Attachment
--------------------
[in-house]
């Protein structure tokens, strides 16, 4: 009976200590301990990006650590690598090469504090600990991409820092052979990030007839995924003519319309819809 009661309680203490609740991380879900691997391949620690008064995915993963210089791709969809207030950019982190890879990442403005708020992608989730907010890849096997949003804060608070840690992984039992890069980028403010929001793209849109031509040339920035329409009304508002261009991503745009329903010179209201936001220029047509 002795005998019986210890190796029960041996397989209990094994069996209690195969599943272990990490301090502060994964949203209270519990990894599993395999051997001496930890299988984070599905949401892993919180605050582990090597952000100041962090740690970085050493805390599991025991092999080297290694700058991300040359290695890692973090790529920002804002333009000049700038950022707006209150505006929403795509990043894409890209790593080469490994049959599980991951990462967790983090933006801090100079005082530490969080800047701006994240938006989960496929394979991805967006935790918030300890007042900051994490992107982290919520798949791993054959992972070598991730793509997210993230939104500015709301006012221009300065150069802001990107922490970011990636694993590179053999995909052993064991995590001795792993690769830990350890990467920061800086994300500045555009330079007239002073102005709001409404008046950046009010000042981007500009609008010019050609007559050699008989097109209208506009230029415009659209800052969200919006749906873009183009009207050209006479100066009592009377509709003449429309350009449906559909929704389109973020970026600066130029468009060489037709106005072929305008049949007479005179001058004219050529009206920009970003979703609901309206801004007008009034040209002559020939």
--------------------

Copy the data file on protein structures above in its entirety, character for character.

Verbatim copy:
[in-house]
């Protein structure tokens, strides 16, 4: 009976200590301990990006650590690598090469504090600990991409820092052979990030007839995924003519319309819809 009661309680203490609740991380879900691997391949620690008064995915993963210089791709969809207030950019982190890879990442403005708020992608989730907010890849096997949003804060608070840690992984039992890069980028403010929001793209849109031509040339920035329409009304508002261009991503745009329903010179209201936001220029047509 002795005998019986210890190796029960041996397989209990094994069996209690195969599943272990990490301090502060994964949203209270519990990894599993395999051997001496930890299988984070599905949401892993919180605050582990090597952000100041962090740690970085050493805390599991025991092999080297290694700058991300040359290695890692973090790529920002804002333009000049700038950022707006209150505006929403795509990043894409890209790593080469490994049959599980991951990462967790983090933006801090100079005082530490969080800047701006994240938006989960496929394979991805967006935790918030300890007042900051994490992107982290919520798949791993054959992972070598991730793509997210993230939104500015709301006012221009300065150069802001990107922490970011990636694993590179053999995909052993064991995590001795792993690769830990350890990467920061800086994300500045555009330079007239002073102005709001409404008046950046009010000042981007500009609008010019050609007559050699008989097109209208506009230029415009659209800052969200919006749906873009183009009207050209006479100066009592009377509709003449429309350009449906559909929704389109973020970026600066130029468009060489037709106005072929305008049949007479005179001058004219050529009206920009970003979703609901309206801004007008009034040209002559020939």